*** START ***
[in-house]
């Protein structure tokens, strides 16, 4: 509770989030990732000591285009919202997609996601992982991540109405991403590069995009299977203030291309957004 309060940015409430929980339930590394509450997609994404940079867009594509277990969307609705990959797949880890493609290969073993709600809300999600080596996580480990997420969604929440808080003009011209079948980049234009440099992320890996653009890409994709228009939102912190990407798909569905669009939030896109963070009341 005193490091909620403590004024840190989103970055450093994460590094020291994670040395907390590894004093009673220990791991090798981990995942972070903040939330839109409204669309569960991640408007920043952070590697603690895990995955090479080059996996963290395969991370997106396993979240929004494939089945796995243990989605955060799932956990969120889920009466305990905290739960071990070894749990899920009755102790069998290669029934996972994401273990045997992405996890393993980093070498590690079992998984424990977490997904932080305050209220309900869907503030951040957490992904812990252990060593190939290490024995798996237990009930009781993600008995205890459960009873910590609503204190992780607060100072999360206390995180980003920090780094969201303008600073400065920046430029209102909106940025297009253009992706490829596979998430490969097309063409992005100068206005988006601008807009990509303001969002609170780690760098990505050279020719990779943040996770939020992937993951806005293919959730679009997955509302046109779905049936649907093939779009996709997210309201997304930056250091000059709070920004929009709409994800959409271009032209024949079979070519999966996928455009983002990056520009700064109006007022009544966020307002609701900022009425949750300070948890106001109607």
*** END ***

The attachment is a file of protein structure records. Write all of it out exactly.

[in-house]
């Protein structure tokens, strides 16, 4: 509770989030990732000591285009919202997609996601992982991540109405991403590069995009299977203030291309957004 309060940015409430929980339930590394509450997609994404940079867009594509277990969307609705990959797949880890493609290969073993709600809300999600080596996580480990997420969604929440808080003009011209079948980049234009440099992320890996653009890409994709228009939102912190990407798909569905669009939030896109963070009341 005193490091909620403590004024840190989103970055450093994460590094020291994670040395907390590894004093009673220990791991090798981990995942972070903040939330839109409204669309569960991640408007920043952070590697603690895990995955090479080059996996963290395969991370997106396993979240929004494939089945796995243990989605955060799932956990969120889920009466305990905290739960071990070894749990899920009755102790069998290669029934996972994401273990045997992405996890393993980093070498590690079992998984424990977490997904932080305050209220309900869907503030951040957490992904812990252990060593190939290490024995798996237990009930009781993600008995205890459960009873910590609503204190992780607060100072999360206390995180980003920090780094969201303008600073400065920046430029209102909106940025297009253009992706490829596979998430490969097309063409992005100068206005988006601008807009990509303001969002609170780690760098990505050279020719990779943040996770939020992937993951806005293919959730679009997955509302046109779905049936649907093939779009996709997210309201997304930056250091000059709070920004929009709409994800959409271009032209024949079979070519999966996928455009983002990056520009700064109006007022009544966020307002609701900022009425949750300070948890106001109607």